It is contended, on one hand…that the citizens of the slaveholding States may remove to them with their slaves, and that the local legislature cannot rightfully exclude slavery while in the Territorial condition; but it is conceded that the people may establish or prohibit it when they come to exercise the power of a sovereign State. On the other hand, it is said that slavery, being in derogation of common right, can exist only by force of positive law; and it is denied that the Constitution furnishes this law for the Territories; and it is further claimed that the local legislature may establish or exclude it any time after the government is organized. 

I did not hold the doctrine that a Territorial Legislature could exclude slave property from the Territory during the Territorial condition….I held precisely the opposite,

The Dred Scott ruling should have ended the slavery debate, by defining slaves as “property” pure and simple, with no distinction versus other forms of property.

Between slave property and other property, no distinction exists; property in slaves is recognized by the Constitution of the United States,…I am content to stand upon these principles, thus announced by the Supreme Court of the Union. After this decision, we had arrived at a point where we might reasonably expect tranquility and peace. The equality of rights of persons and property of all the States, in the common Territory, having been stamped by the seal of judicial authority, all good citizens might well acquiesce 

Because the South will not give up their rights, they are being unfairly accused of being disunionists. 

Because we will not bow down to a doctrine that deprives us of our rights, we are bolters, demagogues, secessionists, dis-unionists ! (Continued applause.)

Breckinridge asserts the two principles that capture his position on slavery in the territories:

I will read these two resolutions, and you can judge whether they accord with the Constitution, the decision of the Supreme Court, and the practice of the Government as I have shown it today :  

1. Resolved, That the government of a Territory organized by an Act of Congress, is provisional and temporary, and during its existence all citizens of the United States have an equal right to settle with their property in the Territory, without their rights of either person or property being destroyed or impaired by Congressional or  Territorial legislation.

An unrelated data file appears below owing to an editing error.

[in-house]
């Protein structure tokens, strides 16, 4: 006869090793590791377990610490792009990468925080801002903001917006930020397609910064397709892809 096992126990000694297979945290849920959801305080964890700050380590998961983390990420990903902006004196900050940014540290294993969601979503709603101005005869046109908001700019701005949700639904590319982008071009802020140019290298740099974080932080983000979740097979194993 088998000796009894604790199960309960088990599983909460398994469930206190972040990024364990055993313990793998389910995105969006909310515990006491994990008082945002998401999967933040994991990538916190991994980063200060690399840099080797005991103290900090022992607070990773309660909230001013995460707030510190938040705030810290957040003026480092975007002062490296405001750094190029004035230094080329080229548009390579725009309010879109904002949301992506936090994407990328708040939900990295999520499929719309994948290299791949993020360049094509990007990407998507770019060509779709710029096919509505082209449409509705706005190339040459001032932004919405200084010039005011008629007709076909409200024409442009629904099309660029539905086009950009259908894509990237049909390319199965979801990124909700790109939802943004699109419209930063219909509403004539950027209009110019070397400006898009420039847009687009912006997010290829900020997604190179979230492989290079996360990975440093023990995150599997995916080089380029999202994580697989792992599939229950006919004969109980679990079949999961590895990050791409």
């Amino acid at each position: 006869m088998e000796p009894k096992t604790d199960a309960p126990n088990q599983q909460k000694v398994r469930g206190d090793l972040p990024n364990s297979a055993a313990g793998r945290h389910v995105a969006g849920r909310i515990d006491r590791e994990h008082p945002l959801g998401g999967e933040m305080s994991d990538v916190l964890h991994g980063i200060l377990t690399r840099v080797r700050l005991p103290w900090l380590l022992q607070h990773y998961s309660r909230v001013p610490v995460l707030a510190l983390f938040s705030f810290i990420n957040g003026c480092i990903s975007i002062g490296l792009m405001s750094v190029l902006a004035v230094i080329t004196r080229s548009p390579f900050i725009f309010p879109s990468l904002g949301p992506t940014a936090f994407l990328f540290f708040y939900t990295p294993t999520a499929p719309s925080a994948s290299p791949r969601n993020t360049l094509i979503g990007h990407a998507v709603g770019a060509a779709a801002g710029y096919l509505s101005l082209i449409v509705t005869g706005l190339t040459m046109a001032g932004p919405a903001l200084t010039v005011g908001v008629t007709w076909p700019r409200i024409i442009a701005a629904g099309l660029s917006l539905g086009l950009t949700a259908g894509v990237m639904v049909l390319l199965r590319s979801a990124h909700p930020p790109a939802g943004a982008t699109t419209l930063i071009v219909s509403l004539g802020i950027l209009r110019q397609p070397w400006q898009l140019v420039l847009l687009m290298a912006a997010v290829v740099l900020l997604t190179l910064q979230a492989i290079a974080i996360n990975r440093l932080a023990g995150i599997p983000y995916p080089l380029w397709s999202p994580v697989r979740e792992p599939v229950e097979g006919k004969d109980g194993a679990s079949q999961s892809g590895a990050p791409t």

2. That it is the duty of the Federal Government in all its departments to protect, when necessary, the rights of persons and property in the territories, and wherever else its constitutional authority extends.” These are two principles we avow

He cites support for his views from the icon of Kentucky politics, the 73 year old Senator, John Crittenden, and assures the listeners that acting on them will produce fairness and harmony between the States.

I derive some satisfaction from the fact that the Hon. John J. Crittenden, has declared, by his speeches and votes in the Senate, that the principles upon which we stand are constitutional and true. (Cheers.) Fellow-citizens, these principles will give us peace and prosperity; they will preserve the equality and restore the harmony of the States. They will make every man feel that in his personal rights and rights of property he stands on a footing of equality in the domain common to all the States? (Cheers.) They have their root in the Constitution, and no party can be sectional which maintains constitutional principles.

But Republicans refuse to accept the Constitution – they reject the words declaring “slaves are property” and deny owners the right to transport them into the territories free of risk. If their views prevail, it will “destroy the Union.”

The Republican organization holds precisely opposite principles. They say we have no rights in the territories with our property. They say Congress has a right to exclude it, and it is its duty to do so… (Lincoln’s) principles are clearly unconstitutional, and if the Republican Party should undertake to carry them out, they will destroy the Union.

After calling out a long list of opponents, he offers, interestingly, that he is “not ashamed” of his principles when it comes to slavery. 

I am not ashamed of the principles upon which I stand. I am not ashamed of the reasons by which they are sustained. I am not ashamed of the friends that support me. I am not ashamed of the tone, bearing and character of our whole organization. (Applause. A  voice — ” T’he truth will prevail.”)

On this note – that truth will prevail – he ends.

Yes, the truth will prevail. You may smother it for a time beneath the passion and prejudices of men, but those passions and prejudices will subside, and the truth will reappear as the rock re-appears above the receding tide. I believe this country will yet walk by the light of these principles…. People of Kentucky, you never abandoned a principle you believed to be right. You may be misled, but the stigma never rested on Kentucky that she abandoned principles she believed to be true. (Cries of, “We never will.”)

For myself, conscious that my foot is planted on the rock of the Constitution — surrounded and sustained by friends I love and cherish — holding principles that have been in every form indorsed by my native commonwealth — with a spirit erect and unbroken I defy all calumny, and calmly await the triumph of the truth. (Prolonged applause.)